What must a woman do after the end of her menstrual period?

Once the menstrual blood stops discharging, a woman becomes pure and her menstrual period is deemed over. She must then take a ritual bath. After that, she is allowed to do whatever acts of worship which were prohibited for her during menstruation.

What is the legal ruling on secretion and yellowish discharge?

After blood stops discharging, a woman does not have to be concerned about any secretion or yellowish discharge. The following hadith supports this. On the authority of Umm ‘Atiyyah (may Allah be pleased with her) who said:

“We never considered yellowish discharge as a thing of importance (as menstruation)”

Al-Bukhari and other compilers of Hadiths related the above mentioned hadith. Moreover, it is deemed a marfu’ (Traceable) hadith, for the Prophet (Allah bless him and grant him peace) approved of its content.

When may women start performing prayer?

If the discharge of a woman in a state of menstruation or postnatal bleeding stops before sunset, she must perform both the Dhuhr (Noon) and the ‘Asr (Afternoon) Prayers of the same day. Likewise, if the discharge stops before dawn, she must perform both the Maghrib (Sunset) and the ‘Isha’ (Night) Prayers of the same night. This is because the time of prayer for the latter is a permissible time of prayer for the former in case of a legal excuse. Shaykh al-Islam Ibn Taymiyah (may Allah have mercy on him) said:

“So, the majority of scholars, such as Malik, Ash-Shafi’i and Ahmad view that if a menstruating woman’s discharge stops at the end of daytime, it is obligatory for her to combine performing both the Dhuhr and the ‘Asr Prayers of the same day. Also, if the discharge stops at the end of the night, it is obligatory for her to combine performing both the Maghrib and ‘Isha Prayers of the same night. This is because there is a legal common specified time for every two successive prayers to be combined due to a legal excuse.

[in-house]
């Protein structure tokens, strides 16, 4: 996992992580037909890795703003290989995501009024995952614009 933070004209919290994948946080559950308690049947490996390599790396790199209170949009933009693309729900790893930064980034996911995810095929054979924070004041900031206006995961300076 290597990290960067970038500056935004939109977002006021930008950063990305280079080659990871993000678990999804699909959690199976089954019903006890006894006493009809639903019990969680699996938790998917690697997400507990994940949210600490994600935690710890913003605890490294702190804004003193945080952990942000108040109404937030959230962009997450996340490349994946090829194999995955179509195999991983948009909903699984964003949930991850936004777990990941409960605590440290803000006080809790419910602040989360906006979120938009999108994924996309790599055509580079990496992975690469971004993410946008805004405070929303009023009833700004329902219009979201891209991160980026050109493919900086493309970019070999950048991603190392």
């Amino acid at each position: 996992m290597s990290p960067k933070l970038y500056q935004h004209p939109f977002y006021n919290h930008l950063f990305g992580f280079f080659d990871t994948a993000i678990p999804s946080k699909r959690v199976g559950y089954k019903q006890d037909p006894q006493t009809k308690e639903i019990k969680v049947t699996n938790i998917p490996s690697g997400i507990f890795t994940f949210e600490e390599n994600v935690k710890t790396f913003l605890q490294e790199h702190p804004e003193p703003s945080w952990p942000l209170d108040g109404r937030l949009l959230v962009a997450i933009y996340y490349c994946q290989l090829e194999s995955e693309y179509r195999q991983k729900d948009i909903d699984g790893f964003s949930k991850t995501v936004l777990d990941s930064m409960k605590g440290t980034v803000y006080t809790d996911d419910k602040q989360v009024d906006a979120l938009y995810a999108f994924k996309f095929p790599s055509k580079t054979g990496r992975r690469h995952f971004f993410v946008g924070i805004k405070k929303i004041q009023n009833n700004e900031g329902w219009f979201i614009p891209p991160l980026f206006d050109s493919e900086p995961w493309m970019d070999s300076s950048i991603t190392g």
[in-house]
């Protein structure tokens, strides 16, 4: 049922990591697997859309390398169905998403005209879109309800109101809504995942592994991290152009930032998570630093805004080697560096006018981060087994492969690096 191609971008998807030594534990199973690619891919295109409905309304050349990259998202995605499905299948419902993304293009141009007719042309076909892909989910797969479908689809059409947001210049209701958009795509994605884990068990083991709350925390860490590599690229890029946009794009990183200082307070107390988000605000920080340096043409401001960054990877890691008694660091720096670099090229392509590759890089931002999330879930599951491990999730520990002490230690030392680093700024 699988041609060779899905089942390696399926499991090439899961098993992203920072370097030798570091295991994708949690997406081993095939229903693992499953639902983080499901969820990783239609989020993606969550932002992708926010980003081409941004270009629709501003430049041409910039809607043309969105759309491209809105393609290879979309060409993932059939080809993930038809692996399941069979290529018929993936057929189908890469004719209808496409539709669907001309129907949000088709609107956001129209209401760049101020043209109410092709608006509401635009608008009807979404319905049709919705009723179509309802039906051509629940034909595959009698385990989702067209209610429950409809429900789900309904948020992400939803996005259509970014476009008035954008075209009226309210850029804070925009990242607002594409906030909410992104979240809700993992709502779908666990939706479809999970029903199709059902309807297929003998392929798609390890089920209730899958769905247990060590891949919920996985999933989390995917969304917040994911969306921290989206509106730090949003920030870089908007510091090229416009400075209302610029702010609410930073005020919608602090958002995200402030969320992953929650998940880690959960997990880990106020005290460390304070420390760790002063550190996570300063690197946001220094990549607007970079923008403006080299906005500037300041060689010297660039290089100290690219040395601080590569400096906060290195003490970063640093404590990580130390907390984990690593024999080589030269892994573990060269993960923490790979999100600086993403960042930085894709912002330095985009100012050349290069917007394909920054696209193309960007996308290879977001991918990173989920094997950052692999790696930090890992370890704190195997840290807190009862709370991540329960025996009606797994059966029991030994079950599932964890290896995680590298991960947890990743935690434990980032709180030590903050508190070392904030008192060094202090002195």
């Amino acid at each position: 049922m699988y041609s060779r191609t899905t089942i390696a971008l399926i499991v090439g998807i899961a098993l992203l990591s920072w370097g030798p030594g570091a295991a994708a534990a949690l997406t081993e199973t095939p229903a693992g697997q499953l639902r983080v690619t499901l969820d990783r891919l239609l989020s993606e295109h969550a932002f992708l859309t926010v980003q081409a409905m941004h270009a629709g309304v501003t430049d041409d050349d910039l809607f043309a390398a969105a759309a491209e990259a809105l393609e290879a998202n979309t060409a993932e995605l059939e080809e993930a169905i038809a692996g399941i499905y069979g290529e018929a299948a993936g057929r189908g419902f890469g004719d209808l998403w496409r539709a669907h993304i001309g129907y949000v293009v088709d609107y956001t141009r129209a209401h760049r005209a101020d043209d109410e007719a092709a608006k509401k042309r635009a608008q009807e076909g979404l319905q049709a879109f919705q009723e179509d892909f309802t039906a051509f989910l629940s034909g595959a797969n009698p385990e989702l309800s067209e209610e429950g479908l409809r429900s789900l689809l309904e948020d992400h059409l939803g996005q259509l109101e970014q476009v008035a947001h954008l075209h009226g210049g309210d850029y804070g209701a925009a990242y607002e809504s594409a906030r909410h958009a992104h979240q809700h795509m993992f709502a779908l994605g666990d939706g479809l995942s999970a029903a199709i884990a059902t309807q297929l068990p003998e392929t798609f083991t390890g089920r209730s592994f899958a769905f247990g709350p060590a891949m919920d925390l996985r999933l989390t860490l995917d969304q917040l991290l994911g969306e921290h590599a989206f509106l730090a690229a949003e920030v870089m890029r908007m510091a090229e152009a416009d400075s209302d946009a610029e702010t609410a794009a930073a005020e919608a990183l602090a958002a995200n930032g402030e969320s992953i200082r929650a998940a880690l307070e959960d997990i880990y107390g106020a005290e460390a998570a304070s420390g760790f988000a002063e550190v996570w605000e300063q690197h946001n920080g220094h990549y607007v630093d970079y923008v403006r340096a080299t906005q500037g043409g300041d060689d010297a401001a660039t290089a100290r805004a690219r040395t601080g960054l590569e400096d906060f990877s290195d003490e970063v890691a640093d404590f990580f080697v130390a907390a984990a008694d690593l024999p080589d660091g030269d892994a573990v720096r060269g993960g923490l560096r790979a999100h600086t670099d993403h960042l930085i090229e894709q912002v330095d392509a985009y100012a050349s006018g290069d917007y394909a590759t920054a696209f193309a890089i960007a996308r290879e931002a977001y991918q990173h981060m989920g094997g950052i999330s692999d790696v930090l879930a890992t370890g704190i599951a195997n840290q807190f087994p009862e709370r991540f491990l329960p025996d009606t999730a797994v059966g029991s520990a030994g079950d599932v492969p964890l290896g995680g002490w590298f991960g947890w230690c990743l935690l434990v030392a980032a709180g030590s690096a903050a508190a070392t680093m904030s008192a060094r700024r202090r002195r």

To clarify, if a woman’s discharge stops at the end of the day, it is obligatory for her to perform the Dhuhr Prayer before the ‘Asr Prayer, for it is still a permissible time to perform the Dhuhr Prayer, i.e. she is still at the specified period of the Dhuhr Prayer. Likewise, if that was at the end of the night, it is obligatory for her to perform the Maghrib and the ‘Isha Prayers, as she is still at the specified time of the Maghrib Prayer. This ruling was narrated on the authority of ‘Abdur-Rahmdn, Abu Hurayrah, and Ibn “Abbas.”

What is the legal ruling if a woman do not perform prayer at the very beginning of its specified time and her period arrives before she can perform it?

If a woman starts discharging before she can perform an obligatory prayer at its specific time, the preponderant opinion is that she is not required to make up for such a prayer after her discharge stops. In this respect, Shaykh al-Islam Ibn Taymiyah (may Allah have mercy on him) said:

“The opinion of the Hanafi and Maliki Schools is the most cogent; as they maintain that a woman is not required to make up for such a missed prayer after her discharge stops. This is because making up for such a prayer necessitates a new legal command, and there is none in this case. Her delay of prayer is based on a legal excuse, so she is not to blame, as the delay is not out of negligence.